MLB writes: “He has moved up draft boards this spring with a combination of stuff and strikes that have enabled him to rank among the NCAA Division I leaders in several categories. If he can display more consistency with his slider, he could pass Seth Johnson (40th overall, 2019) as the highest-drafted pitcher in school history. He offers one of the higher floors in the 2022 college pitching crop, as well as the ceiling of a No. 3 starter.”

The Athletic did an in-depth piece on Harrington’s rise from walk-on to potential first rounder on June 15 and described his mechanics and how they’ll translate at the professional level.

Photo by Ben Brown (as well cover photo)

In just four years as a full-time pitcher, Harrington has already built up an impressively deep arsenal of pitches. His two-seam fastball is his primary offering, but he also features a curveball, changeup and slider, and he added a four-seam fastball this season so he could work up in the strike zone more often. The pitch, which has touched 96 mph, is still a work in progress, though Robinson said when Harrington had it working, it was an effective offering.

Harrington’s slider is his best breaking pitch — he got a 43 percent whiff rate on it this season, and opponents hit only .145 against it. Robinson said Harrington’s curveball took a big step forward midway through this season, as well. He noted having two different breaking balls made Harrington an even more difficult matchup for opposing teams.

Mechanics aside, Haire says what makes Harrington so effective as a pitcher goes deeper than his right arm.

“Tommy is a low heart-rate guy,” Haire says. “Yes, he’s passionate about his craft, and can show some emotion from time to time, but when he is in the midst of the chaos of competition, that guy is locked in and focused unlike many that I have been around in the last 19 years. It was always so impressive to me to see him work through a big jam, or navigate a dangerous lineup and come off the field with a little grin on his face as if to say, ‘I had that the whole time.’ That’s a quality that sets him apart from so many guys.”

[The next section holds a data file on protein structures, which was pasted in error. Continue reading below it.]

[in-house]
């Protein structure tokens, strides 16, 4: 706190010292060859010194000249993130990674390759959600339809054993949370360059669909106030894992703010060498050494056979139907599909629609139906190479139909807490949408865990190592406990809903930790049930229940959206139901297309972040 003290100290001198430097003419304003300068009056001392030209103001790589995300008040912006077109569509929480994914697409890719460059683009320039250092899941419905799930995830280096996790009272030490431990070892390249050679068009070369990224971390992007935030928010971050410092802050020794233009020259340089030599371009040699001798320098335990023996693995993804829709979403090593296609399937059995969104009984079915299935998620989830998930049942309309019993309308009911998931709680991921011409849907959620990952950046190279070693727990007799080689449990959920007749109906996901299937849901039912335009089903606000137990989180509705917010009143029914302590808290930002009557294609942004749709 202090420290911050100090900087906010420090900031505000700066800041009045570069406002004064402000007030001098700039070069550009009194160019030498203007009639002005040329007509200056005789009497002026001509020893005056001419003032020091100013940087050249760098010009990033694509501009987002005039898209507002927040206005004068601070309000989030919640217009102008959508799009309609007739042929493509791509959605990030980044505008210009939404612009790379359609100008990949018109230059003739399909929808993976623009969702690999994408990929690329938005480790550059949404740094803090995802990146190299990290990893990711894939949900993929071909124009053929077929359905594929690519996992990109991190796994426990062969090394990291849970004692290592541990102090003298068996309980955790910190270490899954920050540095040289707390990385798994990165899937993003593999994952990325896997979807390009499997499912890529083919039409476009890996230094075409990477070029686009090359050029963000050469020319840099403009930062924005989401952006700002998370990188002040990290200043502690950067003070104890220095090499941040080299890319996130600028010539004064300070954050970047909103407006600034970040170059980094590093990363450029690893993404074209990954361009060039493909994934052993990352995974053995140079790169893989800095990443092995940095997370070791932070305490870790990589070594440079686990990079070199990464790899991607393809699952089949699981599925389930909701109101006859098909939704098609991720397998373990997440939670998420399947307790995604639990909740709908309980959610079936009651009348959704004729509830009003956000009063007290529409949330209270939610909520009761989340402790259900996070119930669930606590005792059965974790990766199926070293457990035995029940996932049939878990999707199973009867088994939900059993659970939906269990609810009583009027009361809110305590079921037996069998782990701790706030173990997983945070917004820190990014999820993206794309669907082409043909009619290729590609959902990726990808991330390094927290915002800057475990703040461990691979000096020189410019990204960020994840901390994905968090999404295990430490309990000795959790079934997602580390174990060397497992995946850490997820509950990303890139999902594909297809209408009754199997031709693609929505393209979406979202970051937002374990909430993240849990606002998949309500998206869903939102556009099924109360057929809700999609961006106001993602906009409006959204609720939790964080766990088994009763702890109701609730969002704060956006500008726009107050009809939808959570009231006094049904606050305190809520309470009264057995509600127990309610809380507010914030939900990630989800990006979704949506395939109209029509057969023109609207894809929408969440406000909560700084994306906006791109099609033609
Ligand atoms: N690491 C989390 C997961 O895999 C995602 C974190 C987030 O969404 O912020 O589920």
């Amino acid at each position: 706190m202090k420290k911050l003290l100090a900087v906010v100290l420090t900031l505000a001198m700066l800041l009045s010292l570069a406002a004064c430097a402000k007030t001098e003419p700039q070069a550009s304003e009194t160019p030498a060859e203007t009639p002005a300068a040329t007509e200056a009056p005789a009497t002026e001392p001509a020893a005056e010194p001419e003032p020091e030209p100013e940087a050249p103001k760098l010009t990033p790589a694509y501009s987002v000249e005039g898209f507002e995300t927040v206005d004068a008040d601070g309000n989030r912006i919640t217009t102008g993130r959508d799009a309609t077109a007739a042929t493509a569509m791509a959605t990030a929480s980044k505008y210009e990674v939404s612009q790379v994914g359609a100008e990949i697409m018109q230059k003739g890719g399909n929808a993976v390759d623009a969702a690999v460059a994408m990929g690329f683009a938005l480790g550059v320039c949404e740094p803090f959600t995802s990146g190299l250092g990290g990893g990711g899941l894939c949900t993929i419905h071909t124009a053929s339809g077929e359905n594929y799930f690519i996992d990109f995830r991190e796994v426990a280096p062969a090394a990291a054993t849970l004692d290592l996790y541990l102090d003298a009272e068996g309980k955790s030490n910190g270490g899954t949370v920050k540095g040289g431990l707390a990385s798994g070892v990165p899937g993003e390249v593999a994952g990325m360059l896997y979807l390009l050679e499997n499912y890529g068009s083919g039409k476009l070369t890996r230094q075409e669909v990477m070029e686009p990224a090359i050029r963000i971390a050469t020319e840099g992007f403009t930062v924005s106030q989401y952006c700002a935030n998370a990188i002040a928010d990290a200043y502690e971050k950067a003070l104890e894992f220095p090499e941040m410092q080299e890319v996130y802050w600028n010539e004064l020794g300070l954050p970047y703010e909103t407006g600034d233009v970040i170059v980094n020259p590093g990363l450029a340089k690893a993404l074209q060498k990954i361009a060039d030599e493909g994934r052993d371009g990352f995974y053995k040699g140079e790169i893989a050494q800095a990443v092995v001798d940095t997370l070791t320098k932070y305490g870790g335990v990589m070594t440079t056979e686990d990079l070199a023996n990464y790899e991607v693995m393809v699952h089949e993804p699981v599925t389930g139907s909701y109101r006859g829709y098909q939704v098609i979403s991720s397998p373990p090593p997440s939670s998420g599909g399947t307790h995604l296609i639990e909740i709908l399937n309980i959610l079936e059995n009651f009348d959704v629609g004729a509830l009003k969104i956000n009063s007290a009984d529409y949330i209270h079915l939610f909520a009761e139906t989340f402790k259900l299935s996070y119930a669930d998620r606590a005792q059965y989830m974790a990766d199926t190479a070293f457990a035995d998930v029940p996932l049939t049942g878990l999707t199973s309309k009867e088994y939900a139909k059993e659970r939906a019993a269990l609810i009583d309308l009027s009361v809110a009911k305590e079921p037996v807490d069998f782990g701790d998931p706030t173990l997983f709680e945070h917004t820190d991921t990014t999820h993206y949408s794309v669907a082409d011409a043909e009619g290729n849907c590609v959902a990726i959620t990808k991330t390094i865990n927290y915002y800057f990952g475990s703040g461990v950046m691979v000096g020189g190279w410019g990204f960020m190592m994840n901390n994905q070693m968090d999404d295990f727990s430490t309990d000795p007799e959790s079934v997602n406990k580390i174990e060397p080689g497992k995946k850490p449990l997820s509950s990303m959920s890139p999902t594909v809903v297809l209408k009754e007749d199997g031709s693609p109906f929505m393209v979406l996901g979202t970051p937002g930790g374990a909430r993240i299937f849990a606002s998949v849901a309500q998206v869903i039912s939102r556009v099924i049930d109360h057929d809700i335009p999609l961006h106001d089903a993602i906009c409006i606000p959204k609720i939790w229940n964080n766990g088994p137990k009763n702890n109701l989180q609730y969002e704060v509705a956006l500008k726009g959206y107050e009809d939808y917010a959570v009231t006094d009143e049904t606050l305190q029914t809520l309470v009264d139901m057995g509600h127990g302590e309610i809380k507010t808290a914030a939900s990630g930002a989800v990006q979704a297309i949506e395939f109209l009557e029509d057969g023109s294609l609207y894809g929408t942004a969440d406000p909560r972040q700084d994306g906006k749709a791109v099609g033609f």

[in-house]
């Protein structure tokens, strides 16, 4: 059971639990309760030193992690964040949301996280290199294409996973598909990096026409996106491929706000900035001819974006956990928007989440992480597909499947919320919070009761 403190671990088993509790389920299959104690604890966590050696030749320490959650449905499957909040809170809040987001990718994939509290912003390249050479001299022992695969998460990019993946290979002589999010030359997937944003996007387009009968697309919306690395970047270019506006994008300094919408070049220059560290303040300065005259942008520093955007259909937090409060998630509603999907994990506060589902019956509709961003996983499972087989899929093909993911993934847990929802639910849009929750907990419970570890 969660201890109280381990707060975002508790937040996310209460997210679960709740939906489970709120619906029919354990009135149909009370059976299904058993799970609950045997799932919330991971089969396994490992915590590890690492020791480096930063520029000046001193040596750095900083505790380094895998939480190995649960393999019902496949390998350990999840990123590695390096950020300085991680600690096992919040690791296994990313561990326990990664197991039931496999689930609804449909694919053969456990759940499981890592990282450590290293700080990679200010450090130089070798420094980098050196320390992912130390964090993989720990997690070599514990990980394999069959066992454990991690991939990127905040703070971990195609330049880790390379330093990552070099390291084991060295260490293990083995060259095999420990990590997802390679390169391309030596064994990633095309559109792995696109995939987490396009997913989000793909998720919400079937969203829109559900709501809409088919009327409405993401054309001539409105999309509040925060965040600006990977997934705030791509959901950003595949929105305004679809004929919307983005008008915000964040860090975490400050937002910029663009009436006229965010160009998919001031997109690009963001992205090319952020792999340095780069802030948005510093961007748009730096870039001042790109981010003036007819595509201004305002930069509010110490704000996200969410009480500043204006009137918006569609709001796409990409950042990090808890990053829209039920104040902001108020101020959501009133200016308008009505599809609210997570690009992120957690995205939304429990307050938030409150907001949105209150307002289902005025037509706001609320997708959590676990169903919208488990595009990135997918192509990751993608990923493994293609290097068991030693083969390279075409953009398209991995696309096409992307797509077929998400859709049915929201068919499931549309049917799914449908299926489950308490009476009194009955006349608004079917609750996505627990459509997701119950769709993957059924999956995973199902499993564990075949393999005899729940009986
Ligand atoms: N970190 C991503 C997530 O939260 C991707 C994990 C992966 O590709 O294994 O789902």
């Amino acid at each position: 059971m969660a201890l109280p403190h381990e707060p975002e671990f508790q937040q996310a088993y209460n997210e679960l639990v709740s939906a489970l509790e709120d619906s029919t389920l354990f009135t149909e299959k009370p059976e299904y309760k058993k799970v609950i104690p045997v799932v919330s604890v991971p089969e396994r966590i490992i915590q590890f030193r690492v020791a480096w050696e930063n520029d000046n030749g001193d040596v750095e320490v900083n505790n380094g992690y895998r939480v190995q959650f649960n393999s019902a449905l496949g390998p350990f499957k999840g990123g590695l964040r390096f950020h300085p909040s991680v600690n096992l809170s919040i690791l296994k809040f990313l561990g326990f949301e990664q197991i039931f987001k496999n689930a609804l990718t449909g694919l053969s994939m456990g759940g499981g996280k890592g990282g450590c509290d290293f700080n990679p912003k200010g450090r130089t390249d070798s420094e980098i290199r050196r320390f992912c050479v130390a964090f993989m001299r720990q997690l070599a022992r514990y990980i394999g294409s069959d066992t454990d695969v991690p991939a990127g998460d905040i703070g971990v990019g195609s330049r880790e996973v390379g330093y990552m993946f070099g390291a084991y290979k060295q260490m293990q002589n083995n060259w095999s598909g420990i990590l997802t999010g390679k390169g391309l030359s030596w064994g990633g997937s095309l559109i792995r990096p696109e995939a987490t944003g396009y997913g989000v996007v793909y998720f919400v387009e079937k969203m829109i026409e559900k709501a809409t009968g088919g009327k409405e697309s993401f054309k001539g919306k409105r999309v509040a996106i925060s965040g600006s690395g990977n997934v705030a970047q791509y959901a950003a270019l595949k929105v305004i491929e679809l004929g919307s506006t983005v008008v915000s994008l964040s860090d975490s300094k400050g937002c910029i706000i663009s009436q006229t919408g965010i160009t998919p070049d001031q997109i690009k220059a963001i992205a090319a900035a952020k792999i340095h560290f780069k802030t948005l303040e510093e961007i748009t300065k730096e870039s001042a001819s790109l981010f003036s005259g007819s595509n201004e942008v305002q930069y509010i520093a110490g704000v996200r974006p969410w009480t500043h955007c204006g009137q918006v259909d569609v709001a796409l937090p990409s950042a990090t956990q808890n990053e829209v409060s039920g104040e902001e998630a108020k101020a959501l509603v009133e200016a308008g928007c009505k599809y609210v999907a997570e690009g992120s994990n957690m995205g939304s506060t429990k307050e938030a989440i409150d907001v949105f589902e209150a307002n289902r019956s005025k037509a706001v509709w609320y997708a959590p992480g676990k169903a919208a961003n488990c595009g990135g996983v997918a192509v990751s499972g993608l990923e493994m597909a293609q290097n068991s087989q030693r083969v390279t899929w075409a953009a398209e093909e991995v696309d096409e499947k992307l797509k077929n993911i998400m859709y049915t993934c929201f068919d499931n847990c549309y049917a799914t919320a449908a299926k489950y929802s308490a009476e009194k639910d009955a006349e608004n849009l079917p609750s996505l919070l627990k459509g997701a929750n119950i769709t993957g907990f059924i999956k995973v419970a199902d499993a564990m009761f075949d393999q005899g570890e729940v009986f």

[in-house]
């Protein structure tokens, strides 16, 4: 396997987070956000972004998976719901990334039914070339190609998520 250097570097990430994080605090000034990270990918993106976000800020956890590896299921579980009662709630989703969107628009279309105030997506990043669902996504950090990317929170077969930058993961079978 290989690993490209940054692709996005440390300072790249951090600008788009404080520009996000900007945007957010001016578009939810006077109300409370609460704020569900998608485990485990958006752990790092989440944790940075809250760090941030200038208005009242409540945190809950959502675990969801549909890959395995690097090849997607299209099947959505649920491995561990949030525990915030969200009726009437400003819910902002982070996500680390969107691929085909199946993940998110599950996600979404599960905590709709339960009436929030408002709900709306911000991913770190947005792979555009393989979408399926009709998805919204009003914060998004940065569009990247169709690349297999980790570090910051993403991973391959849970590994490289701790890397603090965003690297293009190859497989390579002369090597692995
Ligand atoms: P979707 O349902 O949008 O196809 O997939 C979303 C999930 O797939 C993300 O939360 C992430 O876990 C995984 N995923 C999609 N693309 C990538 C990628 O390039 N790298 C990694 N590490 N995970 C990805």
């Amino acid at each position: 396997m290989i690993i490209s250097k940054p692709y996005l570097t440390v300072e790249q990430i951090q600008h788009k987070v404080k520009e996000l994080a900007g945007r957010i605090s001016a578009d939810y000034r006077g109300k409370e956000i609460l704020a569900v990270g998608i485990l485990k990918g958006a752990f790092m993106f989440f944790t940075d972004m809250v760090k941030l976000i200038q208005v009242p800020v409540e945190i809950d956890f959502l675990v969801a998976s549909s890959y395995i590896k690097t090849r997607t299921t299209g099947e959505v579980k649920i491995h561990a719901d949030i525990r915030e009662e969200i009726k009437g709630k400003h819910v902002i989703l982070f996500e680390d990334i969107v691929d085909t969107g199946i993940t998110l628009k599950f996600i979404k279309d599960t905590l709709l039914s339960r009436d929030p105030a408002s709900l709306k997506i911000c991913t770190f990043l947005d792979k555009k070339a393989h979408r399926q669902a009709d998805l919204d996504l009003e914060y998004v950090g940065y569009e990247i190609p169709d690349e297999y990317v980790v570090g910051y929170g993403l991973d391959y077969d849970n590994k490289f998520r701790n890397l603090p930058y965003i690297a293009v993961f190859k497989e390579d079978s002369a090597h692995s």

Haire says the most impressive thing about Harrington is his ability to adapt and adjust quickly without overthinking it.

“Pro ball is a long road and journey that can be windy and challenging, being able to adapt and adjust to his surroundings, his development and the ups and downs of his journey will be key to his success,” he says. “I think that he has the base of experience to be able to handle the adaptation and adjustments necessary to be successful at just about anything he come in contact with.”

Harrington’s trip to San Diego was eye opening, and not just because of the scenic beaches, low humidity and “freaking phenomenal” fish tacos. He got a taste of the big time. He learned a little about what Major League teams are looking for before they invest millions in a guy who may or may not pan out. And he learned that the mock drafts and pre-draft write-ups mean very little when July 17 finally arrives.

“Everybody has opinions, and I try not to pay attention to it. It’s people’s jobs to guess and create content for baseball fans. I’ve just learned to let it go and let it all work itself out. Just be the best baseball player I can be,” he says.

And in the end, for Harrington, that’s all this is about. He gets to keep playing baseball. A game he’s loved since playing on the dirt infields in the parks at Deep River.

“I don’t plan on stopping any time soon,” he says. “I just love the game, and I love getting to practice and be around a bunch of guys and people that I love. I’m blessed that I get to keep doing this.”

As for his goals at the next level, Harrington isn’t shy about dreaming big.

“If I’m going to do this, I want to win a bunch of World Series championships and be a Hall of Famer some day,” he says. “I want this to end with a speech in Cooperstown. Why not?”


Jonathan Owens of The Rant and Evan Budrovich from Campbell University contributed to this story.